Search about cats

Taking a Closer Look at Feline Obesity

While your cat may seem cute and cuddly with a few extra pounds, feline obesity is a serious health issue that needs to be addressed rather than ignored. If you do not take steps to help your kitty shed those extra pounds, he or she can develop a number of potentially serious health issues that could lead to pain, costly medical procedures and even death. Therefore, it is important to help your cat suffering from obesity so that it may live a long and healthy life.

What is Feline Obesity?

Feline obesity is defined as simply having too much body fat. Sadly, it is the most common nutritional problem for cats in the United States. Some researchers suggest that as much as 25% of the US feline population suffers from obesity.

There are many possible causes of feline obesity, though the more obvious causes include getting too little exercise and eating too much. Put simply, if your kitty is eating more calories than it is burning through activity, those calories will be stored as fat. In addition, it is rather easy for a cat to put on extra pounds because just a 1% increase in caloric intake can cause a cat to experience a 25% increase in its weight over time.

Treating Feline Obesity

It is important to consult with your veterinarian if your cat is obese. Your veterinarian or pet health consultant will run tests in order to determine whether or not there are any underlying problems (other than diet and exercise) causing the weight issue. The methods for treating feline obesity will vary depending upon the cause of the problem.

If your cat is obese because it is eating too much the treatment will most likely be straight-forward. You may be able to treat the problem by restricting food or by feeding your cat a low-calorie cat food formula. You should also avoid feeding treats to your cat. You may need to make some adjustments to your feeding plan until you find the one that seems to work the best for your cat. Just keep in mind that most cats need to follow a special diet for eight to twelve months before they achieve their ideal weight. Once your cat takes off the pounds, you might want to consider continuing with the special diet in order to help your cat maintain its new weight.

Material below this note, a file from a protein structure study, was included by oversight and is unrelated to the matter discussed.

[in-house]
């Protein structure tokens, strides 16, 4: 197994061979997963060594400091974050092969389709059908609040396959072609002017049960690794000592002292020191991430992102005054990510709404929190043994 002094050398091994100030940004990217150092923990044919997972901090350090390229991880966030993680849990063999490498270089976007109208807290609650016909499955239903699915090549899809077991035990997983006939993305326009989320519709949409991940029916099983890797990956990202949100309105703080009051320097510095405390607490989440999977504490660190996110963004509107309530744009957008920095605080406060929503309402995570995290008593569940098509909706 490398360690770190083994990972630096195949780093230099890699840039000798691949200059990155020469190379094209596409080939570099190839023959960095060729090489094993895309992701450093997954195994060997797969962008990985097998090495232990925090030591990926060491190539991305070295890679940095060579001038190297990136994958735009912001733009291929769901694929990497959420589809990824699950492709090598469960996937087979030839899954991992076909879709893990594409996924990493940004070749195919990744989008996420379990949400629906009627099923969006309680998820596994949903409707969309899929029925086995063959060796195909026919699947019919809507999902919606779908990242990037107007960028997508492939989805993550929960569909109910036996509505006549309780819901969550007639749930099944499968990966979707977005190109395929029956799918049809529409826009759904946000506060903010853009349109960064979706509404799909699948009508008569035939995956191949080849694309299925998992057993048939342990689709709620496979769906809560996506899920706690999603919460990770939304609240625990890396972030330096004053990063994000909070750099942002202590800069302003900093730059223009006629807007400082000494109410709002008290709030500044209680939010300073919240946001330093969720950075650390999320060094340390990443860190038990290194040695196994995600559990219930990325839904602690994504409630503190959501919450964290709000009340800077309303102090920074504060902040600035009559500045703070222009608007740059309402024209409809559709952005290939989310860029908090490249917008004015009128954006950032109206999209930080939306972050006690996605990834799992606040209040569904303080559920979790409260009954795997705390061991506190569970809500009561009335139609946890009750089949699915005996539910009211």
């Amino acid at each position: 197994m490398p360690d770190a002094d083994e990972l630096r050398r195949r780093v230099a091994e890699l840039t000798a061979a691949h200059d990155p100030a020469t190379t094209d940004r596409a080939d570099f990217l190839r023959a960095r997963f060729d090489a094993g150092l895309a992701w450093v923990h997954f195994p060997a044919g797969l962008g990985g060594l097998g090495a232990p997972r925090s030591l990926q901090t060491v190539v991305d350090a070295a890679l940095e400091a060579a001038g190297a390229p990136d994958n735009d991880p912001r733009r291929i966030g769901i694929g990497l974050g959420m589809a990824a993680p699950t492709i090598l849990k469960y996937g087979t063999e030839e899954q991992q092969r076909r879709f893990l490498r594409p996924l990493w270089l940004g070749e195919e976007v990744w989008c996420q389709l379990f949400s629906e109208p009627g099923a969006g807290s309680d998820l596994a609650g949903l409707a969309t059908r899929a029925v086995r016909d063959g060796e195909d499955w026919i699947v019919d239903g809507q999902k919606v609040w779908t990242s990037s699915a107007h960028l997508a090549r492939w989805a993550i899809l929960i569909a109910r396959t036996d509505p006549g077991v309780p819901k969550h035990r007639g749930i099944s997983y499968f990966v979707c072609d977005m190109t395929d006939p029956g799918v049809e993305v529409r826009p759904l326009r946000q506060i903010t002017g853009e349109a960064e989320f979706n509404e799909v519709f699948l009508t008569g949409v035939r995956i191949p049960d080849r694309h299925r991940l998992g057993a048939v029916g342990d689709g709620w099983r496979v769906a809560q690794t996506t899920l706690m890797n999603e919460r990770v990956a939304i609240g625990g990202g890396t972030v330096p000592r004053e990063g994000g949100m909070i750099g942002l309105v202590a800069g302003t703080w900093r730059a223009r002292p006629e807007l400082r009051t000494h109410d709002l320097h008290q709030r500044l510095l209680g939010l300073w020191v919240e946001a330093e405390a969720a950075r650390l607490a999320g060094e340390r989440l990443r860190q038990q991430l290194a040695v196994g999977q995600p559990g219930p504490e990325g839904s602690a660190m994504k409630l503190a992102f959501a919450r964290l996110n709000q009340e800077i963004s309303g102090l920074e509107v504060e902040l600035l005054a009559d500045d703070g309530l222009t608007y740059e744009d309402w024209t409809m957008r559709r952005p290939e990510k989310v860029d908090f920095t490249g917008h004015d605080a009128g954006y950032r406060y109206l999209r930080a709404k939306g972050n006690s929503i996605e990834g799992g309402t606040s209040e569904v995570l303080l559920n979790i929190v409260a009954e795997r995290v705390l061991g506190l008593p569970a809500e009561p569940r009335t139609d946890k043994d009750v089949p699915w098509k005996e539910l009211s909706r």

If your cat has access to food 24 hours a day and eats constantly you will need to change to a more regimented and measured feeding program. Some kitties can have access to dry cat food 24 hours a day and merely snack when hungry throughout the day. But since your cat is obese this feeding regime just won't work.

If your veterinarian has determined that your cat suffers from diabetes mellitus, you will need to be more careful about dietary changes. In addition, you will need to monitor your cat's insulin dose as well as its effectiveness. If your cat continues to experience odd changes in weight, it likely needs to have its insulin dosages modified. The good news is that often times as your cat loses weight it will most likely require less insulin.

It is also possible that a thyroid issue has led to your cat's weight gain. Often, this can be treated by taking special medications that help regulate the thyroid. Still, you will need to work closely with your veterinarian in order to make certain your cat's weight is reduced in a healthy way while still monitoring the thyroid issue.

CS Swarens is the CEO of Find a Pet Online. 800 998-7065

For additional information on dogs, cats, birds, horses, and exotic pets visit the internet's resource for cats for sale.

Research cat information.

No comments:

Post a Comment